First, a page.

10-04_task1 - Name An teedra Kemp Date Facilitator School...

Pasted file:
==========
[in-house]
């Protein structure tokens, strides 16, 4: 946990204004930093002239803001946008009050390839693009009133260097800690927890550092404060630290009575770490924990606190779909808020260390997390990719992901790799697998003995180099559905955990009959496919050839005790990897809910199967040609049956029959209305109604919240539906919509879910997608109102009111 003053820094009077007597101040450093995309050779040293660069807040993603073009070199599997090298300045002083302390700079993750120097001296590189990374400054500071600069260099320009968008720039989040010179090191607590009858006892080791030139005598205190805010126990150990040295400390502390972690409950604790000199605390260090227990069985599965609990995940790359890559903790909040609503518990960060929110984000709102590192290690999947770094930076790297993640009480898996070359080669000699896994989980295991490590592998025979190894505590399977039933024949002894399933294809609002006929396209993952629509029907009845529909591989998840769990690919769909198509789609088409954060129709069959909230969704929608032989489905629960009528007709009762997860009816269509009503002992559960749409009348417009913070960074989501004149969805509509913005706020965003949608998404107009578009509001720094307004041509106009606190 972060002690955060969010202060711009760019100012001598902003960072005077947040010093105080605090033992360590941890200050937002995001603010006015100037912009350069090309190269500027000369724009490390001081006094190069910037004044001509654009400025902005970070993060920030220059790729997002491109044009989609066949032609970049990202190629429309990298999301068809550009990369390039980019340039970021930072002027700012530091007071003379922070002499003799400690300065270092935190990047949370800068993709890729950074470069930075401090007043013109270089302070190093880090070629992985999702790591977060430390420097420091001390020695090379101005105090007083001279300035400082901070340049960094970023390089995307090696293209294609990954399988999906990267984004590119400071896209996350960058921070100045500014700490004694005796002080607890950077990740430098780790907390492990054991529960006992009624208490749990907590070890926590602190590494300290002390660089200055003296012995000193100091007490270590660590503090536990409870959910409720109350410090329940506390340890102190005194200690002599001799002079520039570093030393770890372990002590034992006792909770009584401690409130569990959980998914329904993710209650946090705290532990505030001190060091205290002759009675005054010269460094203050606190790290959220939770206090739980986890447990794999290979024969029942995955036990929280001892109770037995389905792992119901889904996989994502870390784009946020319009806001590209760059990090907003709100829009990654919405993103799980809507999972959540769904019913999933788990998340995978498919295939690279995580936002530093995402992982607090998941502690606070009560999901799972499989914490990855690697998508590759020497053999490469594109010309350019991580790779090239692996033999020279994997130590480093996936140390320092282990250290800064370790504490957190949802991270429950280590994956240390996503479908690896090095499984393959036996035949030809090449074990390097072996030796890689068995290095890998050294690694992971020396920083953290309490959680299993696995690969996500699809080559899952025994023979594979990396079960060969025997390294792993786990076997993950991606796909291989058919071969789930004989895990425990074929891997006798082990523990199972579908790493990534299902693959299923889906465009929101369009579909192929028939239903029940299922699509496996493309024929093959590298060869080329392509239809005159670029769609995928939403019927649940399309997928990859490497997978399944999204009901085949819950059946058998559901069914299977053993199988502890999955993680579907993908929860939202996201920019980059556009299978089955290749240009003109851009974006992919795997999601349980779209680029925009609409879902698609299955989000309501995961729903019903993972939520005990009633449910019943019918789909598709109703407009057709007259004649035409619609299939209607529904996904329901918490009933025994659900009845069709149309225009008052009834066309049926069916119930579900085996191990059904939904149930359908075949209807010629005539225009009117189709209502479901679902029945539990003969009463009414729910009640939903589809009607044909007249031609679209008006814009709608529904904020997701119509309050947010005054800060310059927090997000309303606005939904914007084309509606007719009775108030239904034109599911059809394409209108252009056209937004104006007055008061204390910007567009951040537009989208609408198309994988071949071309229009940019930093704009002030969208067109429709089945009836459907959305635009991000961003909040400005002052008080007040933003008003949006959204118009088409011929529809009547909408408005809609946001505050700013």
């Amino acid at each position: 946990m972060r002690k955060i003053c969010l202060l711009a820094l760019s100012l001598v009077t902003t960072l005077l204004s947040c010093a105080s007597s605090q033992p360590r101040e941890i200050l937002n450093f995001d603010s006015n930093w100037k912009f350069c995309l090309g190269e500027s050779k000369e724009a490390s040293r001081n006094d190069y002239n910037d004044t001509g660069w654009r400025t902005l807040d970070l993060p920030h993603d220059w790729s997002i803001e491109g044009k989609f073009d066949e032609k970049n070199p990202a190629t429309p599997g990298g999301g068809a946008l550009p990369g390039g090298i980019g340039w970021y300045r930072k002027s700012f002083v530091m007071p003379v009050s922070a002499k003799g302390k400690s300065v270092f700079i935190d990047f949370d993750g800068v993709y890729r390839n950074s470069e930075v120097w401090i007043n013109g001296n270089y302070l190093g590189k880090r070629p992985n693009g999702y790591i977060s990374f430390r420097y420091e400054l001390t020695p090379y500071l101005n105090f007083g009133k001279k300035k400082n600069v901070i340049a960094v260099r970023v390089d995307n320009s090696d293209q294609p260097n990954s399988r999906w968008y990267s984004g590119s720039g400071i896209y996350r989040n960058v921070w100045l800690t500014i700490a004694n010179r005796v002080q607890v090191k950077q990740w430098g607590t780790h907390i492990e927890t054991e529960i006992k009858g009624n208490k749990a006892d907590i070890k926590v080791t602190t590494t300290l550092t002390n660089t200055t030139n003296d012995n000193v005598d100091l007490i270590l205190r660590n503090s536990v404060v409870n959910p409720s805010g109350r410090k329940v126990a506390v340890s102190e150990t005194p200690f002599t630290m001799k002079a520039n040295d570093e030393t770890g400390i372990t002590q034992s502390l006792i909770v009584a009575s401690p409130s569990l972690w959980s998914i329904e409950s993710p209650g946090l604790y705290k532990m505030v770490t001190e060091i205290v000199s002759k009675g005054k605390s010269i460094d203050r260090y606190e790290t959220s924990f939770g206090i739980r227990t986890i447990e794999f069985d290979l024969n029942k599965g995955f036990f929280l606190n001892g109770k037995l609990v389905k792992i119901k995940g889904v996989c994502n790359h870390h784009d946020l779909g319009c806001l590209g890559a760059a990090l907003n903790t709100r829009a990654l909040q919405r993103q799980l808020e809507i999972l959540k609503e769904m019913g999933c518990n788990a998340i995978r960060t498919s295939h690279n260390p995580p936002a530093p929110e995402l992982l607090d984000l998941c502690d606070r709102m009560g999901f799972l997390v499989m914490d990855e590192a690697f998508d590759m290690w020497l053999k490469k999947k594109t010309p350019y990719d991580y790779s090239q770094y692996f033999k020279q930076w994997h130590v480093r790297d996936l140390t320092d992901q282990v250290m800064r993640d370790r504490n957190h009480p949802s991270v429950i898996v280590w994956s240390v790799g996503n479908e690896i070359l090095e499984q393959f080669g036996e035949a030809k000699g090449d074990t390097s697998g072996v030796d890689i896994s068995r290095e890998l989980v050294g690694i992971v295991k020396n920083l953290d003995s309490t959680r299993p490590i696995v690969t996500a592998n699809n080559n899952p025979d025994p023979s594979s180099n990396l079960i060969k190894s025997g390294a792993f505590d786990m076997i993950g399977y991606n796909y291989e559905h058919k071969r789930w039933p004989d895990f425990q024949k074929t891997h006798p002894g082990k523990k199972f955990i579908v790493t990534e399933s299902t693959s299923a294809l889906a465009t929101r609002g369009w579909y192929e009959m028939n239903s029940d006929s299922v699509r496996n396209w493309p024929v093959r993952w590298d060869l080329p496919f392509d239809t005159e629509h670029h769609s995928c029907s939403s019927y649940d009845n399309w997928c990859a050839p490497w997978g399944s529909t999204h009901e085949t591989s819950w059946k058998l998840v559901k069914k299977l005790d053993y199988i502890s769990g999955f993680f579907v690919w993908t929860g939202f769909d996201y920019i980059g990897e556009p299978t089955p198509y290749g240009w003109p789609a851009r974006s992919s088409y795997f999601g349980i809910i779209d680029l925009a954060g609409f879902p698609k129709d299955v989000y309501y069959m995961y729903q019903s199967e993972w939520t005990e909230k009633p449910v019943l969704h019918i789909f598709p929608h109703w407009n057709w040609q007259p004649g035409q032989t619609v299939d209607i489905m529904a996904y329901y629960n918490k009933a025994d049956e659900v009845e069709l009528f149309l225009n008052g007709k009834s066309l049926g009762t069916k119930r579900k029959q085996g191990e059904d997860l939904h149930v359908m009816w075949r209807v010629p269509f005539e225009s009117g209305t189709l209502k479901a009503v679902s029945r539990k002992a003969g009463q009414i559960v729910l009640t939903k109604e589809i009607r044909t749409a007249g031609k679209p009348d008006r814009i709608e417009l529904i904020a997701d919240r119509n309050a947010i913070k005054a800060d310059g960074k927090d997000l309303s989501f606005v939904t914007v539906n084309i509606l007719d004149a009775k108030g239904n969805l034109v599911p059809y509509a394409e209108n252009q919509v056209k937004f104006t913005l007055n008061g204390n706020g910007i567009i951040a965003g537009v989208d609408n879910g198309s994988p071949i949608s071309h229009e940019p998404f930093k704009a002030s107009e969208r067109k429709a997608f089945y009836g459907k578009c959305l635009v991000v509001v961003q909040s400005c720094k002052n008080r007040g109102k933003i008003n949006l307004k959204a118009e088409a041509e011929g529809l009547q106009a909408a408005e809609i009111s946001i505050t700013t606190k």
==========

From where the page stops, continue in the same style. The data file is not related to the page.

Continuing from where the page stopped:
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Name: An teedra Kemp Date: Facilitator: Lisa ANderson School: 10.04 The Ides of March Part A Directions: Complete the chart below based on Poynter’s painting and Shakespeare’s play. Genre Similarities Differences Symbolic Elements Mood / Tone Theme Textual Evidence Edward John Poynter’s painting “The Ides of March” This large, sombre painting illustrates Act II, Scene ii, of Julius Caesar when Caesar's wife Calphurnia emplores him to take the comet they see as a portent and to stay away ... It is an illustration of Act II, scene 2 of Shakespeare's 'Julius Caesar'. Calphurnia, Caesar's wife, is seen imploring him not to go to the senate- house, where he will be murdered. It is a view from inside an elaborate Roman home, with a highly polished floor and marble columns. The line is the soothsayer's message to Julius Caesar, warning of his death. The Ides of March didn't signify anything special in itself - this was just the usual way of saying "March 15th". On the eve of the Ides of March a storm is raging in Rome (Act I, Scene 3). It's a storm unlike any other. Fire falls from the skies, bodies spontaneously combust, lions roam the capital, ghostly women walk the streets, and the night owl was seen shrieking in the daylight. Shakespeare uses storms to create a moodof darkness .. Truthfully, in Roman times, the expression "Ides of March" did not evoke a sense of foreboding — it was simply the way to say "March 15." You might think that such a fanciful expression must signify something more than just another day, but not so. Even in Shakespeare's time, 16 centuries later, audiences attending Julius

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